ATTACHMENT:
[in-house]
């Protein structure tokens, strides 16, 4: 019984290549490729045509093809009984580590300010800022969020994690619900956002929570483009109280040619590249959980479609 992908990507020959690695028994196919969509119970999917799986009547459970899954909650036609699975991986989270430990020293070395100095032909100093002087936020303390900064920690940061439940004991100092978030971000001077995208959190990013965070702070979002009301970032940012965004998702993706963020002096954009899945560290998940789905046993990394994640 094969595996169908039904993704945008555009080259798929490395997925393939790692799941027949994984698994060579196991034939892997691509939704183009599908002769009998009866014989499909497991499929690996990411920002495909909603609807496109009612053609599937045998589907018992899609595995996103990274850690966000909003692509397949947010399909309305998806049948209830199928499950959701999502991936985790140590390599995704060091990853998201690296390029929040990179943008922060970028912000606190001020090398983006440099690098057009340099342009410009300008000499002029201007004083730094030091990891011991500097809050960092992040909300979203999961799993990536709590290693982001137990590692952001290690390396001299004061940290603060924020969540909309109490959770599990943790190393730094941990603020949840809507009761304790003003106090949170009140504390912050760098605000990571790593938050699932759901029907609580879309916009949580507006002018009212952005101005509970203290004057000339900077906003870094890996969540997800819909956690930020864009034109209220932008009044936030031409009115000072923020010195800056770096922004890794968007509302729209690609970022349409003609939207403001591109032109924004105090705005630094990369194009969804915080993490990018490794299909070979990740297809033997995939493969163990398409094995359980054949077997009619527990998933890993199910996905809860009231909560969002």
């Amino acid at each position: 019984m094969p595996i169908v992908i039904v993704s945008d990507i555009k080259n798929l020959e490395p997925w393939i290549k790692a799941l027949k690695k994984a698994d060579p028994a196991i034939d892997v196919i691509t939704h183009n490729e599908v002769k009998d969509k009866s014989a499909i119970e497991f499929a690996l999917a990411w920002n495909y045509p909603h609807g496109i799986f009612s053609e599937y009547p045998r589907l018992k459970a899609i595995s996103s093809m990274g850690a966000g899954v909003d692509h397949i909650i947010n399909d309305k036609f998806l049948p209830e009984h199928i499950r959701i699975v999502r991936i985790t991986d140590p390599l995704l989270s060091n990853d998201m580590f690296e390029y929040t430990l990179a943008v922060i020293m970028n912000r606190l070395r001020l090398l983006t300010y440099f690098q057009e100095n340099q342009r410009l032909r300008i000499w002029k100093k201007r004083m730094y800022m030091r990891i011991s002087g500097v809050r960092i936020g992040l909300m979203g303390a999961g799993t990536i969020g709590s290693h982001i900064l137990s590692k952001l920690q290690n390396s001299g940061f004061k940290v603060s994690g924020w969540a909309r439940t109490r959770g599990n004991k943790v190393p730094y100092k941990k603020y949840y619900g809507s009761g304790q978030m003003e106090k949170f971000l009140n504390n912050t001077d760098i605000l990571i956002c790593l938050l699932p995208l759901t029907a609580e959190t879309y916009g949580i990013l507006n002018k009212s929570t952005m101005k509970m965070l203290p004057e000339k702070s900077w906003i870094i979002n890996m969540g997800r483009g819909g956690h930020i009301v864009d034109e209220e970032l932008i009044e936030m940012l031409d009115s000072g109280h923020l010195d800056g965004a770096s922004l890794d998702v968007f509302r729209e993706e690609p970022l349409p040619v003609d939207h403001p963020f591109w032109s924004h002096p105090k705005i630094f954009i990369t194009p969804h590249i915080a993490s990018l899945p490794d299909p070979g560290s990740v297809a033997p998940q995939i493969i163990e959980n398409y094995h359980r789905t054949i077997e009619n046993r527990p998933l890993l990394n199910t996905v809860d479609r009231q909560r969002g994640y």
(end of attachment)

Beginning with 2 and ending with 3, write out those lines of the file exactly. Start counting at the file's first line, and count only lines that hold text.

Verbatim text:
């Protein structure tokens, strides 16, 4: 019984290549490729045509093809009984580590300010800022969020994690619900956002929570483009109280040619590249959980479609 992908990507020959690695028994196919969509119970999917799986009547459970899954909650036609699975991986989270430990020293070395100095032909100093002087936020303390900064920690940061439940004991100092978030971000001077995208959190990013965070702070979002009301970032940012965004998702993706963020002096954009899945560290998940789905046993990394994640 094969595996169908039904993704945008555009080259798929490395997925393939790692799941027949994984698994060579196991034939892997691509939704183009599908002769009998009866014989499909497991499929690996990411920002495909909603609807496109009612053609599937045998589907018992899609595995996103990274850690966000909003692509397949947010399909309305998806049948209830199928499950959701999502991936985790140590390599995704060091990853998201690296390029929040990179943008922060970028912000606190001020090398983006440099690098057009340099342009410009300008000499002029201007004083730094030091990891011991500097809050960092992040909300979203999961799993990536709590290693982001137990590692952001290690390396001299004061940290603060924020969540909309109490959770599990943790190393730094941990603020949840809507009761304790003003106090949170009140504390912050760098605000990571790593938050699932759901029907609580879309916009949580507006002018009212952005101005509970203290004057000339900077906003870094890996969540997800819909956690930020864009034109209220932008009044936030031409009115000072923020010195800056770096922004890794968007509302729209690609970022349409003609939207403001591109032109924004105090705005630094990369194009969804915080993490990018490794299909070979990740297809033997995939493969163990398409094995359980054949077997009619527990998933890993199910996905809860009231909560969002």
């Amino acid at each position: 019984m094969p595996i169908v992908i039904v993704s945008d990507i555009k080259n798929l020959e490395p997925w393939i290549k790692a799941l027949k690695k994984a698994d060579p028994a196991i034939d892997v196919i691509t939704h183009n490729e599908v002769k009998d969509k009866s014989a499909i119970e497991f499929a690996l999917a990411w920002n495909y045509p909603h609807g496109i799986f009612s053609e599937y009547p045998r589907l018992k459970a899609i595995s996103s093809m990274g850690a966000g899954v909003d692509h397949i909650i947010n399909d309305k036609f998806l049948p209830e009984h199928i499950r959701i699975v999502r991936i985790t991986d140590p390599l995704l989270s060091n990853d998201m580590f690296e390029y929040t430990l990179a943008v922060i020293m970028n912000r606190l070395r001020l090398l983006t300010y440099f690098q057009e100095n340099q342009r410009l032909r300008i000499w002029k100093k201007r004083m730094y800022m030091r990891i011991s002087g500097v809050r960092i936020g992040l909300m979203g303390a999961g799993t990536i969020g709590s290693h982001i900064l137990s590692k952001l920690q290690n390396s001299g940061f004061k940290v603060s994690g924020w969540a909309r439940t109490r959770g599990n004991k943790v190393p730094y100092k941990k603020y949840y619900g809507s009761g304790q978030m003003e106090k949170f971000l009140n504390n912050t001077d760098i605000l990571i956002c790593l938050l699932p995208l759901t029907a609580e959190t879309y916009g949580i990013l507006n002018k009212s929570t952005m101005k509970m965070l203290p004057e000339k702070s900077w906003i870094i979002n890996m969540g997800r483009g819909g956690h930020i009301v864009d034109e209220e970032l932008i009044e936030m940012l031409d009115s000072g109280h923020l010195d800056g965004a770096s922004l890794d998702v968007f509302r729209e993706e690609p970022l349409p040619v003609d939207h403001p963020f591109w032109s924004h002096p105090k705005i630094f954009i990369t194009p969804h590249i915080a993490s990018l899945p490794d299909p070979g560290s990740v297809a033997p998940q995939i493969i163990e959980n398409y094995h359980r789905t054949i077997e009619n046993r527990p998933l890993l990394n199910t996905v809860d479609r009231q909560r969002g994640y």